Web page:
Looking back on Avenue’s falling assets and Soros’ summer soap opera (Absolutereturn-Alpha)
One year ago Assets at Marc Lasry’s Avenue Capital Group dipped to $12.3 billion by midyear 2011, from $18 billion just six months earlier, as the firm had been liquidating a private equity vehicle launched in 2007. The firm’s capital base has held steady since then, sliding to $12.2 billion at the start of 2012 and landing at $12.4 billion in the upcoming Billion Dollar Club survey for midyear. Its figure next year is likely be higher; Avenue raised nearly $3 billion this summer for a new European distressed fund. Lasry said in July that he was buying up debt on the Continent because the risk premium was so high.
Bill Gross’s Bond Fund Has Acquired $9.3 Billion in New Cash This Year (WSJ)
The world’s biggest bond fund, run by Bill Gross, took in $1.3 billion in new cash in August, lifting the total inflow for the year to $9.3 billion. Investors flocked to the $270 billion Pimco Total Return Fund (PTTRX) as Mr. Gross’s fund has churned out a return that has been more than twice the gain on the benchmark index so far this year.
Hartford To Sell Retirement Plans For $400 Million (Bloomberg)
Hartford Financial Services Group Inc. (HIG) agreed to sell a retirement-plans business for $400 million after billionaire investor John Paulson pressured the insurer to improve results. The sale to Massachusetts Mutual Life Insurance Co. may be completed by year-end, Hartford said today in a statement. The deal, structured as a reinsurance transaction, will boost capital by $600 million and won’t affect financial results under generally accepted accounting principles, the Hartford, Connecticut-based insurer said.
Brummer launches longer-term hedge fund (FT)
Stockholm-based Brummer & Partners is preparing one of the largest new European hedge fund launches of 2012 with a vehicle which will demand longer-term monetary commitments from investors in order to overcome current volatile trading conditions. The fund, named Carve, will require investors to commit to locking up their money for a minimum of a year, preferably three – cutting against the push for ever more liquid terms from hedge fund investors that has come to dominate the industry since 2008.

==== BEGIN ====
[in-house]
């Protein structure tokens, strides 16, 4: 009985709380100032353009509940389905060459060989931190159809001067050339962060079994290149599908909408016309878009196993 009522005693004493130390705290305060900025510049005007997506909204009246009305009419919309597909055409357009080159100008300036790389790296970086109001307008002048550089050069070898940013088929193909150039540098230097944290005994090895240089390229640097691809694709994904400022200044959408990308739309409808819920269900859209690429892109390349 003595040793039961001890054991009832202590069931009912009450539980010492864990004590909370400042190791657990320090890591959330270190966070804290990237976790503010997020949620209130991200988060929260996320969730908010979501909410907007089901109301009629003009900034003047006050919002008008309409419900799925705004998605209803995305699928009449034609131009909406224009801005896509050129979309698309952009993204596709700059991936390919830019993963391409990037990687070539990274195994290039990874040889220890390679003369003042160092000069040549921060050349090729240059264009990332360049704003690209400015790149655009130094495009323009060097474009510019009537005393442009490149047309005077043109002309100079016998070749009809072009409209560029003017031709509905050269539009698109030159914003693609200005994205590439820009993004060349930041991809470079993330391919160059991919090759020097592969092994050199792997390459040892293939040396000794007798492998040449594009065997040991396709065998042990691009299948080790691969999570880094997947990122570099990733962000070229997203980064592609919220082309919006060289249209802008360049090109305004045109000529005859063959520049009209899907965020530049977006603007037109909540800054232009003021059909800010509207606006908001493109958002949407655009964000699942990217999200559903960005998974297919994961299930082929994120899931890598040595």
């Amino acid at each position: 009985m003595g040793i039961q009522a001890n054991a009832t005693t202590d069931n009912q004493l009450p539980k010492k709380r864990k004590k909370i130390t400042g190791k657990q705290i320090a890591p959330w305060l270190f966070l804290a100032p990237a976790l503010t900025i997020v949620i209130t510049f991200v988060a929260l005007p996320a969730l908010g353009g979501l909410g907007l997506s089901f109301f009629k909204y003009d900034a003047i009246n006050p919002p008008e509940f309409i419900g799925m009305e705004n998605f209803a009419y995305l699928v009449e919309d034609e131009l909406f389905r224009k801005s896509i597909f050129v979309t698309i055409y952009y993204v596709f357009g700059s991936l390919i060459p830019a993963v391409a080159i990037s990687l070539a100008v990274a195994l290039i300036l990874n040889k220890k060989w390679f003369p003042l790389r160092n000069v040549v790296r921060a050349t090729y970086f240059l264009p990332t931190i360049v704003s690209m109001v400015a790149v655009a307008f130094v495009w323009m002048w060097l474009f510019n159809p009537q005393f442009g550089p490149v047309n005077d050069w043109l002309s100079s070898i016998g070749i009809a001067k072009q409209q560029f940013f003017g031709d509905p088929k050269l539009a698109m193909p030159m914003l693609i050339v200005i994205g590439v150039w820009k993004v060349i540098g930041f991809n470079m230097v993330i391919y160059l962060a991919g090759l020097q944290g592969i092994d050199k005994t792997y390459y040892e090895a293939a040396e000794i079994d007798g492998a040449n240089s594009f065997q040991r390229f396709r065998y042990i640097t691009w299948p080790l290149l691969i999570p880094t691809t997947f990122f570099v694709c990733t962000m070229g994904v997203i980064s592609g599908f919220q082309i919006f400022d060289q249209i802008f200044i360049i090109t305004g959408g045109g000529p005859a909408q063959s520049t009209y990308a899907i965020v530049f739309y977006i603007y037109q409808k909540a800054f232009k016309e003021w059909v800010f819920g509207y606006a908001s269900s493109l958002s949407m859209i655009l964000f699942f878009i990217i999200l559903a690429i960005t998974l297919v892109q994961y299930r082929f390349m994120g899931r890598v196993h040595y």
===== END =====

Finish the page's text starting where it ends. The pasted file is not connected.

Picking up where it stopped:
New Hedge-Fund Ad Game’s Loose Verification Rules (Barrons)
A vote last week at the Securities and Exchange Commission cleared the decks for hedge funds and other privately offered investment vehicles to advertise to the public. But combing the airwaves and papering billboards for new clients also means screening the new folks to make sure they’re “accredited” investors. How to do that, exactly? It’s one of those important details that apparently is yet to be ironed out. Law firm Bingham McCutchen LLP notes in a legal alert that the proposed rule requires the issuer to take “reasonable steps” to verify that buyers are accredited, but that “the SEC expressly declined to propose specific methods of verification that it would deem reasonable,” write authors Richard A. Goldman,Miriam S. Gross and Caroline L. Harrington.
Where’s the harm in hedge fund advertising? (InvestmentNews)
Despite all the noise and complaining, I’m having a hard time recognizing the real downside of allowing advertising by certain private investments like hedge funds. It is completely understandable – and even predictable – that the Investment Company Institute would be protesting last week’s proposed ruling by the Securities and Exchange Commission.